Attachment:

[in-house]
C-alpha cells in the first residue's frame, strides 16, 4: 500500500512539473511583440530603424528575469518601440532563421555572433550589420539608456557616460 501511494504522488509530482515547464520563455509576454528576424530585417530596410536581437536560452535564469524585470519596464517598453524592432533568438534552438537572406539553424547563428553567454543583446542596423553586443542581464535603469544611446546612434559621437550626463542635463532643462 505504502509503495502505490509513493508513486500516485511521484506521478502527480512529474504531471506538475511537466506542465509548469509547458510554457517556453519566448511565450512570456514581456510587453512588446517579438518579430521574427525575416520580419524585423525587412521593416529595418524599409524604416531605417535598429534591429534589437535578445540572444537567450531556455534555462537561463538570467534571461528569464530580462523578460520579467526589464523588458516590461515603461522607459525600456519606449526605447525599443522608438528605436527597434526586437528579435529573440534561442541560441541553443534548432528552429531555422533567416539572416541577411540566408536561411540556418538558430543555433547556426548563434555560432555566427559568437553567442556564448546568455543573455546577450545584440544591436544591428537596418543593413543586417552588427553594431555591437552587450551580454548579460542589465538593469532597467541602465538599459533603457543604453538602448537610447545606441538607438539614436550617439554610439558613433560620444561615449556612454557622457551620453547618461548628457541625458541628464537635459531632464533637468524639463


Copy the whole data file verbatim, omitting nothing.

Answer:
[in-house]
C-alpha cells in the first residue's frame, strides 16, 4: 500500500512539473511583440530603424528575469518601440532563421555572433550589420539608456557616460 501511494504522488509530482515547464520563455509576454528576424530585417530596410536581437536560452535564469524585470519596464517598453524592432533568438534552438537572406539553424547563428553567454543583446542596423553586443542581464535603469544611446546612434559621437550626463542635463532643462 505504502509503495502505490509513493508513486500516485511521484506521478502527480512529474504531471506538475511537466506542465509548469509547458510554457517556453519566448511565450512570456514581456510587453512588446517579438518579430521574427525575416520580419524585423525587412521593416529595418524599409524604416531605417535598429534591429534589437535578445540572444537567450531556455534555462537561463538570467534571461528569464530580462523578460520579467526589464523588458516590461515603461522607459525600456519606449526605447525599443522608438528605436527597434526586437528579435529573440534561442541560441541553443534548432528552429531555422533567416539572416541577411540566408536561411540556418538558430543555433547556426548563434555560432555566427559568437553567442556564448546568455543573455546577450545584440544591436544591428537596418543593413543586417552588427553594431555591437552587450551580454548579460542589465538593469532597467541602465538599459533603457543604453538602448537610447545606441538607438539614436550617439554610439558613433560620444561615449556612454557622457551620453547618461548628457541625458541628464537635459531632464533637468524639463